Elizabeth said she'd never heard of a midair assault until it happened to her.
She says she was just 16 when she was sexually assaulted onboard United Airlines flight 1695 from Seattle to New Jersey, on July 23, 2017.
"I could feel someone's hand on my leg," the now-18-year-old woman said.
Elizabeth, who asked that her last name not be revealed, said she froze in fear when the man seated next to her put his hand between her legs and groped her.
"He wasn't aware that I was awake," she remembered. "It’s such an unreal situation. People fall asleep on planes all the time."
Elizabeth was flying alone for the first time and, according to a civil lawsuit her family recently filed, her mother purchased an "unaccompanied minor" ticket for her daughter on United's website.
"I could feel his hand on the waistband of my pants, and it's like, if I don't do something now, the situation's going to escalate to something far, far worse," the teen recalled.
So Elizabeth "stood out of my seat and I was waving, like, trying to get a flight attendant to come" to her seat.
According to the lawsuit, the response of the male "United flight attendant to receiving news that an adult male passenger sexually assaulted a minor female was disappointing, to say the least."
Elizabeth said the flight attendant simply looked at the man – since identified as Dr. Vijaykumar Krishnappa -- and said, "that's not cool, dude," then moved her to another seat.
However, it was Elizabeth – not anyone at United Airlines – who sparked an investigation by calling her mother immediately after deplaning, according to the complaint.
According to the lawsuit, "United Airlines did absolutely nothing to report the assault to the pilot or any form of law enforcement. United permitted Krishnappa to walk free from the plane."
"It should not have been my responsibility as a parent 3,000 miles away to report my daughter's assault," her mother said.
Because airspace is federal jurisdiction, the FBI investigated and agents had Dr. Krishnappa in custody before Elizabeth's mother arrived in New Jersey.
A similar incident involving a Massachusetts man happened on a United flight from Tokyo to Virginia in July of 2018.
Federal court documents allege George Seryogin of Watertown "intentionally touched the inner thigh" of the 19-year-old victim sitting next to him and groped her genital area through her clothing.
Seryogin told FBI agents that he had lifted the armrest between them but then fell asleep during the flight and "claimed that he had no recollection of touching the victim."
Boston 25 News reached out to Seryogin's attorneys but received no comment in return.
United also responded in that case by moving the woman's seat - but this time requested that federal authorities meet the plane when it landed.
U.S. Senator Patty Murray has established a task force to address sexual assaults and harassment onboard commercial flights. As Murray launched the National In-Flight Sexual Assault Task Force last September, she said, "If someone breaks the law, we want to be sure survivors have the support and guidance they need to seek justice."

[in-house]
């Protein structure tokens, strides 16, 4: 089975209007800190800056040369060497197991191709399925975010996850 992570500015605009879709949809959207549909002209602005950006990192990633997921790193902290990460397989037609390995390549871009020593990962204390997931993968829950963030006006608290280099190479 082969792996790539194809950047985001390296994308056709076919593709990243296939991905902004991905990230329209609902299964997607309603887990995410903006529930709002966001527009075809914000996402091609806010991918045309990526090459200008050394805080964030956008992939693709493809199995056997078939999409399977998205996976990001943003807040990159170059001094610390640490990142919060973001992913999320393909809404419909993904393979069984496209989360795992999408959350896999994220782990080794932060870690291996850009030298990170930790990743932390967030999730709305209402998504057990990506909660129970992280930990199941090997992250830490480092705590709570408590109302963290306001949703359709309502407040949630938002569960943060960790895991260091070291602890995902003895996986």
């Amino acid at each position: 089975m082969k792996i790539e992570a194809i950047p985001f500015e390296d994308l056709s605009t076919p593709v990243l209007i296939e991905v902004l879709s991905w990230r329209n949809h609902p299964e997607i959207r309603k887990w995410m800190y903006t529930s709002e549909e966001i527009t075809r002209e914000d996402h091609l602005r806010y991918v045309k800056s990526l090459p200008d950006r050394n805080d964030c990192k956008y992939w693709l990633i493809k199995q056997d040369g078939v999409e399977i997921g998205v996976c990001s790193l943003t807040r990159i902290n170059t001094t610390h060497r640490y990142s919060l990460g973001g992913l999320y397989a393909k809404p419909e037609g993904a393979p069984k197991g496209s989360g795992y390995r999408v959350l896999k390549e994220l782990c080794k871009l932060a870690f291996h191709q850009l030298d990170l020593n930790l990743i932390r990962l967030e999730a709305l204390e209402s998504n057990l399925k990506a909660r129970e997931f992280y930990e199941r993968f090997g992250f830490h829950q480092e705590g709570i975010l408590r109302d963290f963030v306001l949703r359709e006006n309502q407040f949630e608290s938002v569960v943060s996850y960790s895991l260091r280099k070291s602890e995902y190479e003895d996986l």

At the same time, Alaska Airlines debuted an app on company smartphones that allows flight attendants to immediately report crimes. Terry Taylor, a 45-year Alaska Airlines veteran and head of the flight attendants' union said, "I think we're moving forward" in battling in-flight sexual assaults. "There's recognition that it's simply not OK," Taylor said.
And in April of 2018, the FBI launched its "Be Air Aware" campaign to inform the flying public that sexual assault on a plane is a federal crime. "I believe it's an underreported crime," Special Agent Bruce Reynolds said. "People are reluctant to come forward."
Elizabeth did come forward and her attacker, Krishnappa, was identified, arrested, pleaded guilty, served 90 days in jail and was ordered back to India upon his release. But Krishnappa was one of only two people convicted in 2017 for in-flight sexual assaults despite 63 reports nationwide that year.
Elizabeth's parents say everyone should be aware of the threat.
"What I want people to know, parents -- guardians, grandparents, anybody -- paying that extra money for an unaccompanied minor does not guarantee that your child's safe," she said. Airlines "have to do a better job."
Elizabeth herself is encouraging other victims to speak out.
"Report it. Say something. That's the problem. People don't say anything and then people don't know that it happens. I didn't know that this happens. I'd never heard of people being assaulted on a plane before it happened to me."
In response to the cases on United Airlines flights, the airline issued this statement to Boston 25 News:
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